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Riley Hutton at Truluck's Bar

When you’re researching a restaurant POS system, you’ll likely read about open-source solutions. An open-source POS can be intriguing because it seems significantly less expensive than standard options.

However, low-cost, open-source software tools often come at a price. Here’s what you should know about open-source solutions (and why they’re not as good as they seem).

What is Open-Source Point of Sale Software?

Open-source point of sale software is a popular choice for restaurants because they’re cheaper than inclusive systems.

They’re called “open-source” because their coding is accessible by other developers, who work to change and improve the product over time. This can be beneficial because it unites code from some of the smartest and most dedicated programmers, many of whom are experts in the field.

The catch is that open-source software tools for the restaurant industry often lack the features and support that your company will likely require down the line. From dealing with a software glitch to teaching a new server how to use it, there are many benefits of closed-source, inclusive systems.

If you’re considering an open-source restaurant POS and you’re wondering how it might differ, here are a few essential considerations.


It’s important that your point of sale software is installed correctly across all of your devices in a way that enables them to seamlessly communicate with one another. If your open-source POS software is installed incorrectly on one device, it may not send data to the other devices properly, skewing your overall analytics.

Moreover, employee training is a key aspect of proper POS installation. Your employees must be trained on how to use and troubleshoot the software across each tool. Most closed-source software includes built-in training programs in the overall cost of the software. Since open-source programs tend to come on a budget, make sure that installation and training services are included.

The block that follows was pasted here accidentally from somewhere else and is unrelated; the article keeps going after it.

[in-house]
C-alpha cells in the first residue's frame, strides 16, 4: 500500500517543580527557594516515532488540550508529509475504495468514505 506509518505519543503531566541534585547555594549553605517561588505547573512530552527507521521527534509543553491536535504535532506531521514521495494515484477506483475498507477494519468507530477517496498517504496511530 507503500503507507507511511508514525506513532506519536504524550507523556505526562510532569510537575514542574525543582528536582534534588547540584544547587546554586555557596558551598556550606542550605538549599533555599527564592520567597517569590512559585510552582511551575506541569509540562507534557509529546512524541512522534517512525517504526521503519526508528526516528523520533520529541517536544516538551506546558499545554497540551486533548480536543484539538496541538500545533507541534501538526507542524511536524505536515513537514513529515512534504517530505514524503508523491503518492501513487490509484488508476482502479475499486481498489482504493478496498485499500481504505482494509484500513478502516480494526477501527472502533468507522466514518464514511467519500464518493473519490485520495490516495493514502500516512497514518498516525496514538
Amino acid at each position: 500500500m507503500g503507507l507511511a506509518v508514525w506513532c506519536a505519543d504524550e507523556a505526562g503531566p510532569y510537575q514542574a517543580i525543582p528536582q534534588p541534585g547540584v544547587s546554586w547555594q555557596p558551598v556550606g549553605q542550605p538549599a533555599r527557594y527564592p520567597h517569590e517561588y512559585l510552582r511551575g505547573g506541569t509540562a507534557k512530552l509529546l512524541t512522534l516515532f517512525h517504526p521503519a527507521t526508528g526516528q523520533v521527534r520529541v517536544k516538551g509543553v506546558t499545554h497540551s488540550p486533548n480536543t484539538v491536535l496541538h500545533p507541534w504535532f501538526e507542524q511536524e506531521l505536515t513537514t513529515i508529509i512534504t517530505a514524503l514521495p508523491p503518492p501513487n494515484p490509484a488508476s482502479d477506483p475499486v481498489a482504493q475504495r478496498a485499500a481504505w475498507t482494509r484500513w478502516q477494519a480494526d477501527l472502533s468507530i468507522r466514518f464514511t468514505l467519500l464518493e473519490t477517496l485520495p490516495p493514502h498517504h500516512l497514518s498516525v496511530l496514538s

Open-source tools might seem like a great way to save money, but it’s important to consider the full range of benefits and drawbacks associated with this choice.


One of the best benefits of POS systems is that they can be endlessly customized to meet your specific needs. Let’s say you want to add on-demand buttons for your house-made products, or to make it easy to update your rotating craft beer list.

Cloud-based Upserve POS is 48% cheaper than legacy solutions.

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These kinds of actions, which improve daily flow in the restaurant and turn tables faster, are much harder to accomplish with open-source software tools. This is because they are open to the public and don’t come with hyper-specific customization tools or support. If you’d like to add such customization, you’ll usually have to hire an outside company to do the work for you.

In addition to incurring extra labor costs, hiring outside maintenance support can add an additional learning curve if they aren’t used to the software, thereby increasing the length of maintenance time.


Since there are so many developers iterating and fixing open-source POS systems, they’re often very secure when used as intended. However, it’s important to consider the security consequences if you’ve purchased open-source software from one company, yet rely on a second company to customize features or maintain it.

Alternatively, most closed-source POS systems are owned, customized, and maintained by a single company with full-time developers and staff. Here at Upserve, our focus on security extends through everything we do – from annual PCI compliance assessments, to employing a team of security experts. We aim to lead the industry in Payments, POS, and Data security standards and best practices.


breadcrumb person taking orders

What is Open-Source Point of Sale Hardware?

Now that we’ve discussed the nuances of open-source software, let’s dive into the other essential element: POS hardware.

From the desktop computer in the back of the house, to the iPads used to take orders and payments, to the mobile phones keeping you updated with daily sales, your hardware is everything.

Open-source systems today are often compatible with a variety of hardware tools, including Mac, Windows, iOS, and Android. Since you’re responsible for the upkeep of this hardware, including regular software updates, maintenance and replacement, it’s important you feel comfortable with the hardware.

Open-source tools might seem like a great way to save money, but it’s important to consider the full range of benefits and drawbacks associated with this choice.

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As a professional copywriter, Dan typically spends his days buried in a booth at a local coffee shop. Ideas flow best with a cup of coffee in one hand and a bagel in the other. Dan has written for Entrepreneur Magazine, Military.com, and other media publications.
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